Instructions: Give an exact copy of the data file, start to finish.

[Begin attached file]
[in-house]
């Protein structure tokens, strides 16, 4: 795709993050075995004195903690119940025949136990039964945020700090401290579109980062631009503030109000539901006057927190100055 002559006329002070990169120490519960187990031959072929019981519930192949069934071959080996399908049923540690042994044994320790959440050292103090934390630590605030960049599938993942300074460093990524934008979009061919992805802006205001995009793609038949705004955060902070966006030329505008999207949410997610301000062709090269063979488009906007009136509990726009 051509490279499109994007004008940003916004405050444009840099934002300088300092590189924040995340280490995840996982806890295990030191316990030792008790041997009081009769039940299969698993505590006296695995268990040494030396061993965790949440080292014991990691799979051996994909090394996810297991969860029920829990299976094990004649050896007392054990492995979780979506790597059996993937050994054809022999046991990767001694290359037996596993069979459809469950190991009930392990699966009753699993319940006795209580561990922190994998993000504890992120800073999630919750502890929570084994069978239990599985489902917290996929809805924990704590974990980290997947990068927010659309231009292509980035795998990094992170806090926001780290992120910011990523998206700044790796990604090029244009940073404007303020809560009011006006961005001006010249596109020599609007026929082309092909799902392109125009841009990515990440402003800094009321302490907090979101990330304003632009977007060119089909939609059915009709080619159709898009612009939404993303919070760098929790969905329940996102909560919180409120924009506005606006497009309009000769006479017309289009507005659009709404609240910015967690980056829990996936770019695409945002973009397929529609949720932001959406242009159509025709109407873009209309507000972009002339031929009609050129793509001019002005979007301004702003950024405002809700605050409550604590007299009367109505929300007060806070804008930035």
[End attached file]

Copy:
[in-house]
């Protein structure tokens, strides 16, 4: 795709993050075995004195903690119940025949136990039964945020700090401290579109980062631009503030109000539901006057927190100055 002559006329002070990169120490519960187990031959072929019981519930192949069934071959080996399908049923540690042994044994320790959440050292103090934390630590605030960049599938993942300074460093990524934008979009061919992805802006205001995009793609038949705004955060902070966006030329505008999207949410997610301000062709090269063979488009906007009136509990726009 051509490279499109994007004008940003916004405050444009840099934002300088300092590189924040995340280490995840996982806890295990030191316990030792008790041997009081009769039940299969698993505590006296695995268990040494030396061993965790949440080292014991990691799979051996994909090394996810297991969860029920829990299976094990004649050896007392054990492995979780979506790597059996993937050994054809022999046991990767001694290359037996596993069979459809469950190991009930392990699966009753699993319940006795209580561990922190994998993000504890992120800073999630919750502890929570084994069978239990599985489902917290996929809805924990704590974990980290997947990068927010659309231009292509980035795998990094992170806090926001780290992120910011990523998206700044790796990604090029244009940073404007303020809560009011006006961005001006010249596109020599609007026929082309092909799902392109125009841009990515990440402003800094009321302490907090979101990330304003632009977007060119089909939609059915009709080619159709898009612009939404993303919070760098929790969905329940996102909560919180409120924009506005606006497009309009000769006479017309289009507005659009709404609240910015967690980056829990996936770019695409945002973009397929529609949720932001959406242009159509025709109407873009209309507000972009002339031929009609050129793509001019002005979007301004702003950024405002809700605050409550604590007299009367109505929300007060806070804008930035």